I edit books that are mostly for pastors, religion students, and lay leaders. One of the most enjoyable projects I’ve ever worked on is the Book of Saints series, by Al Truesdale. Each volume is, on one hand, a formational and devotional treasure with counsel and insight for laypeople and clergy alike, while on the other hand it contains a scholar’s dream—collections of historical writings and biographical essays. Wrapped within the pages are prayerful devotions, Scripture references, and hymns, as well as readings from some of the most profound thinkers from the past two millennia of Christianity.
Ranging from the time of the earliest post-New Testament writings to modern times, this series exposes the reader to the words of such saints and sages as Ignatius of Antioch, Athanasius, Augustine, Francis of Assisi, Catherine of Siena, Blaise Pascal, Jonathan Edwards, John Wesley, Hannah Whitall Smith, Thérèse of Lisieux, and Dietrich Bonhoeffer. Readings from these individuals and from the many others included in these volumes made working on this series more than inspiring for me; it was life changing. Imagine basking in the glow of the ideas, sermons, prayers, and teachings of some of the greatest Christian theologians, pastors, and spiritual mentors of Christianity. It’s an incomparable privilege, and one I want to share.
Each saint is introduced with a compelling biography. Readings from the writings of the saint then follow, with every reading accompanied by a prayer or hymn and a list of relevant scriptures for meditation and study. Here is just a sample of the thoughtful words found in this collection:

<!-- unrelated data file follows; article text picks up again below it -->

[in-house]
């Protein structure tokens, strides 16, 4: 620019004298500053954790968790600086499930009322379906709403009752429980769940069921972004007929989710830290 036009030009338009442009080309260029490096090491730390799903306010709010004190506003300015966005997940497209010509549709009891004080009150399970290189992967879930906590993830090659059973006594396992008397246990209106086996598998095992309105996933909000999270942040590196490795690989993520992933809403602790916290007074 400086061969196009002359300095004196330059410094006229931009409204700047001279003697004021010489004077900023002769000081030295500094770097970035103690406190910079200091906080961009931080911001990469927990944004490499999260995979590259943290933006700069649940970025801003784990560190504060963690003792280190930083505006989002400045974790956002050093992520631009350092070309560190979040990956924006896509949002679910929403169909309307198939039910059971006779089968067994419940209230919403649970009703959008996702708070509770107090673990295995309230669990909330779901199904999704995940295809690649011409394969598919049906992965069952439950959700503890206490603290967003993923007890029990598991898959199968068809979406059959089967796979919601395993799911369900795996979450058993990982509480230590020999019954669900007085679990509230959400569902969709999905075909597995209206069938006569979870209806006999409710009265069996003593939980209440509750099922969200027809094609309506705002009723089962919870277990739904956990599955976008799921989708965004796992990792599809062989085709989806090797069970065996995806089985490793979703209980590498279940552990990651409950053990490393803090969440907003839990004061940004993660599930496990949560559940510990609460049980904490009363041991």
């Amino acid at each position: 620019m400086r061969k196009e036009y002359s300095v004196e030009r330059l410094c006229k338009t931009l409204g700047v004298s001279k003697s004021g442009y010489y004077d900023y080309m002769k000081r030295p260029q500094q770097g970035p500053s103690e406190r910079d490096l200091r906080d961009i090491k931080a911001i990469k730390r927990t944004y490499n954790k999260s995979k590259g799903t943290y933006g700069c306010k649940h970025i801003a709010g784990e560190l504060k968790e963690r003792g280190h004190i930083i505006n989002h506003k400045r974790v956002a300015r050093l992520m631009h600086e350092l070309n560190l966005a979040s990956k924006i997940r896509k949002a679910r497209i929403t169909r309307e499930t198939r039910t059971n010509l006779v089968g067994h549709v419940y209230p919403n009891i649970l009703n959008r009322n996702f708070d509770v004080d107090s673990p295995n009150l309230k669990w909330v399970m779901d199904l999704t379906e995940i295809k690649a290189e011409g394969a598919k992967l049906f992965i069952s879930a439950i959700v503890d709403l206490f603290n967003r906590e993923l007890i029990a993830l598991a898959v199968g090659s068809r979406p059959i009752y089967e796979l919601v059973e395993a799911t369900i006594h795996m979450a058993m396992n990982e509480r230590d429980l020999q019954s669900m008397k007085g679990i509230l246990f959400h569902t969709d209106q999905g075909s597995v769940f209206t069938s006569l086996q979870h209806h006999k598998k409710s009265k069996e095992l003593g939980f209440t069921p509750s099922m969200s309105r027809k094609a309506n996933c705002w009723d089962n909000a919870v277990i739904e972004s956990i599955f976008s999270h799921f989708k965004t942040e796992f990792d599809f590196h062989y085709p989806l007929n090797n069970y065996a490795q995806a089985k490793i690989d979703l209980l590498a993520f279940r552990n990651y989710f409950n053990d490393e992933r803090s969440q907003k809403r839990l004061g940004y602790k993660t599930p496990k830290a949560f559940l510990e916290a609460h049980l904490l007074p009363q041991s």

Why should we love God, and in what measure? The reason for loving God is God himself. And the extent to which God should be loved is immeasurable.
Could any greater claim be made on our love than that Christ freely gave himself for unworthy sinners? What more regal gift could God have offered?
Ought not God to be loved in return when we consider who loved, whom he loved, and how much he loved? For who is he that loved us? The One Christians confess, “You are my God.” Is this not the ultimate demonstration of that love that refuses to seek its own interests?
For whom was such inexpressible love demonstrated? To God’s enemies, for “when we were enemies, we were reconciled to God by the death of his Son.” So it was God Almighty who loved us freely and loved us while we were still his enemies.
And how great is God’s love? He “so loved the world that he gave his only begotten Son.” And what about the measure of God’s love? “He did not spare his own Son but delivered him up for us all.” This is the claim that the holy, supreme, and omnipotent God has on us who were defiled. God has wondrously offered his love so that we need no longer remain in our sins.
Bernard of Clairvaux, On Loving God, chap. 1
(The Book of Saints: The Middle Era [Kansas City: Beacon Hill Press of Kansas City], 157)
The first three volumes of these books (The Early Era, The Middle Era, and The Reforming Era) are available now. The fourth volume (The Early Modern Era) and the fifth volume (The Modern Era) will be available in the upcoming months. I hope you will join me and embrace the privilege I have had by examining the first volume. It begins where the New Testament ends, continuing the story of God’s redemptive work through Christ. For more information, please visit the NPH website.